Le’Raven Clark-for-Anthony Castonzo forces Colts to adjust protection plans

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This is a photo of Le’Raven Clark of the Indianapolis Colts NFL football team. This image reflects the Indianapolis Colts active roster as of Tuesday, July 11, 2017. (AP Photo)

INDIANAPOLIS – There’s always a fine line between going about your business and adjusting how to go about your business when the unexpected occurs.

That adjustment is necessary for the Indianapolis Colts.

A rib injury sustained at Chicago will keep left tackle Anthony Castonzo out of Sunday’s game at Cleveland. It snaps his personal streak of 33 consecutive starts, including the playoffs, and ends the offensive line’s league-best streak of 22 straight starts as a unit.

More to the point, it re-introduces Le’Raven Clark into the starting lineup for the 13th time in his five-year career, but the first since week 5 of 2018. He started weeks 2-5 while Castonzo dealt with a hamstring injury.

 “I’m excited to see Le’Raven play,’’ Frank Reich said Friday on a Zoom conference call. “He came in here this year (and) I thought he had his best training camp. I really think he’s going to come in and play well.’’

He’d better.

Even with Castonzo, the Colts were bracing for what figures to be a difficult afternoon against the Browns’ defense. They feature end Myles Garrett, who has established himself as an early front-runner in Defensive Player of the Year discussions.

“This guy is one of the best players in the league,’’ Reich said earlier this week.

The 1st overall pick in the 2017 draft has an NFL-best 5 sacks to go along with six quarterback hits, three forced fumbles and two fumble recoveries.

Garrett generally lines up over the opposing right tackle, but the Browns move him around. They’ll undoubtedly station him over Clark until Clark and the Colts prove they can handle him.

“I’m sure (Garrett) will switch sides,’’ Reich said. “They’ll want to test out Le’Raven.’’

Pass protection is priority 1 every week, regardless the opponent. Through four games, that phase of the offense has been solid. Philip Rivers, who’ll never be mistaken for a mobile QB, has been sacked three times, and once was when he failed to gain any yardage on a scramble.

“We go into every week with a protection plan no matter who we’re playing and who’s playing for us,’’ Reich said. “It’s a comprehensive plan. We build into that plan adjustments we can make in-game.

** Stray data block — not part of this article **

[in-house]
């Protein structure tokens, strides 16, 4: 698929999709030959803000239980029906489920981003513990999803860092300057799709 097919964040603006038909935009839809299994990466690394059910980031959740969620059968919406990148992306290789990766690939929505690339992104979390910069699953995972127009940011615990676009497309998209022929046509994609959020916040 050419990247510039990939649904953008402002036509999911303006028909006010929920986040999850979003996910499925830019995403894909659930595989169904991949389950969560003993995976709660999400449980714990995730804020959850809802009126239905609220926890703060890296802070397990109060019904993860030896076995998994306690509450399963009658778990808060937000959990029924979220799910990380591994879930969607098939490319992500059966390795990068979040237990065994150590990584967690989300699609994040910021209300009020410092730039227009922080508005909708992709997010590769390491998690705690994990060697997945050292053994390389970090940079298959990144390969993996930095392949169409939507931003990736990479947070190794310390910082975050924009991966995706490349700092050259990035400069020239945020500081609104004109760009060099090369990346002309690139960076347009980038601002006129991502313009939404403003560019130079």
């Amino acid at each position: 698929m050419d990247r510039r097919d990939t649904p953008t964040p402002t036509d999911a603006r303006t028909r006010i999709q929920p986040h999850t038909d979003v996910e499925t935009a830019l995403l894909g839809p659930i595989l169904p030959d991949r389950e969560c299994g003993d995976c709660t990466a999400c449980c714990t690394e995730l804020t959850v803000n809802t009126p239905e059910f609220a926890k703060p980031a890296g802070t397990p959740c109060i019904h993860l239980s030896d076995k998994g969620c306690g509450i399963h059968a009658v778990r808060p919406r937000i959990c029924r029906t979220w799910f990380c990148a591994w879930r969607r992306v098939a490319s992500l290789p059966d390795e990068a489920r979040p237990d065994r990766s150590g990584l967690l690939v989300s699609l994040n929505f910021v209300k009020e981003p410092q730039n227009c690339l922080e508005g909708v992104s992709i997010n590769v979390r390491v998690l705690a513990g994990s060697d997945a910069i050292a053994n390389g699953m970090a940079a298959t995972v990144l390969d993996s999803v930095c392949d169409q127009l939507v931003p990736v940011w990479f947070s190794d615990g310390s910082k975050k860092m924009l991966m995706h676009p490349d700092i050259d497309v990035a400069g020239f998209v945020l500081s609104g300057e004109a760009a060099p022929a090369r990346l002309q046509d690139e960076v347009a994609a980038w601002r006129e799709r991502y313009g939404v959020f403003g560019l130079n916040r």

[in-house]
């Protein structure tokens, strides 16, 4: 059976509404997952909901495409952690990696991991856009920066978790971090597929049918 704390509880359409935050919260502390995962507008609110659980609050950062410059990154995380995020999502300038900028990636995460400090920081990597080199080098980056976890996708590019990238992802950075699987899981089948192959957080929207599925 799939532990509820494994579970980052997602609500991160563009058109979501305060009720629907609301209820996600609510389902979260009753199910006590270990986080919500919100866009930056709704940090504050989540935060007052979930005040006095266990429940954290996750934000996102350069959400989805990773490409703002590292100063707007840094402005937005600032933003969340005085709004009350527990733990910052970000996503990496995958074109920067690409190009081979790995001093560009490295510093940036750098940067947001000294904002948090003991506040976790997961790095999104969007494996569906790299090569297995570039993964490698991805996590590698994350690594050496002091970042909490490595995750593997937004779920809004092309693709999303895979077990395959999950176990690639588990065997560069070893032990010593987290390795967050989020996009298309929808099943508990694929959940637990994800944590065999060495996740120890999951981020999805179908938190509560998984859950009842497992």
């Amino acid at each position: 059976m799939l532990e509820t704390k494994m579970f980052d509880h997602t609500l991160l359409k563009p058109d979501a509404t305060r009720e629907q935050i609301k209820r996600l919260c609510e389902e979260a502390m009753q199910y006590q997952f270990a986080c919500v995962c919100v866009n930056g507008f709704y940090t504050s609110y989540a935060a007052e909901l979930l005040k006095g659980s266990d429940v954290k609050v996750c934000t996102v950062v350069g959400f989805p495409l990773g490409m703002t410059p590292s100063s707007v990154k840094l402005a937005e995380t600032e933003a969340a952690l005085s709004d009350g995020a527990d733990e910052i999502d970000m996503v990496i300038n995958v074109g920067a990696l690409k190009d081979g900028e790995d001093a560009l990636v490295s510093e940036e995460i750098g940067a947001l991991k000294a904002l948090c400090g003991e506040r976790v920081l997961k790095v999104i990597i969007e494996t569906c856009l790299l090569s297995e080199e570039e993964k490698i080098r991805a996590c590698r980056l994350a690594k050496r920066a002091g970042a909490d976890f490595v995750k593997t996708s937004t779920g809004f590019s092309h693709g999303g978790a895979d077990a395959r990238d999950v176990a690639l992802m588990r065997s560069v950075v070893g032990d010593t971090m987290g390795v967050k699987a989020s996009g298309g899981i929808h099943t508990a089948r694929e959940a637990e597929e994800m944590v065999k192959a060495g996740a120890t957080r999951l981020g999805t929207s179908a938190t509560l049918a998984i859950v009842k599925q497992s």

“In one respect, it’s the same procedure that we always do. In another respect, ‘Okay, we know we’ve got a new starting left tackle.’ They’ll try to test that out and we’ll do the best we can do. We’re confident in our plan and we’re confident in Le’Raven.’’

Part of that plan includes offering Clark more help than if Castonzo was in the lineup. Look for a tight end to spend a good amount of time next to Clark, or a running back to chip at Garrett before going out of a route.

“It’s always a fine line,’’ Reich said. “The way we approach it is we stay balanced. We’re going to go a little bit of everything. We’ll give a little bit extra help. We’ll throw some rhythm passing game. You want to run the ball enough to keep them neutral.’’

A big part of that plan is for Clark to hold up his end.

The 2016 third-round pick has appeared in 39 career games, but his opportunities on offense have been scarce in large part because of the offensive line’s durability. Clark wasn’t on the field for any offensive snaps last season and had just 10 this year in mop-up time the last two weeks against the Bears and New York Jets.

Castonzo has been an offensive cornerstone since being selected in the first round of the 2011 draft. He’s started 144 of a possible 156 games overall, including 33 straight. It’s worth noting the Colts are 2-10 when he’s missed a game with an injury.

And for those interested, the left tackles who’ve stepped in when Castonzo has been sidelined: Clark (four games) and Joe Haeg (one) in 3028, Joe Reitz (three) in ’15 and Jeff Linkenbach (four) in ’11.

The Colts showed their appreciation for Castonzo in March when they signed him to a two-year, $33 million extension. He considered retirement before opting to return.

At the end of last season, Reich met with Castonzo and made his sentiments clear.

“Just made no bones about it: ‘we want you as our left tackle . . . there’s no one else we envision being our left tackle,’’’ Reich said at the time. “I think he had an unbelievable year (in 2019) and I think he’s the best left tackle in the league, I really do.

“I think the guys a stud player.’’

You can follow Mike Chappell on Twitter at @mchappell51.

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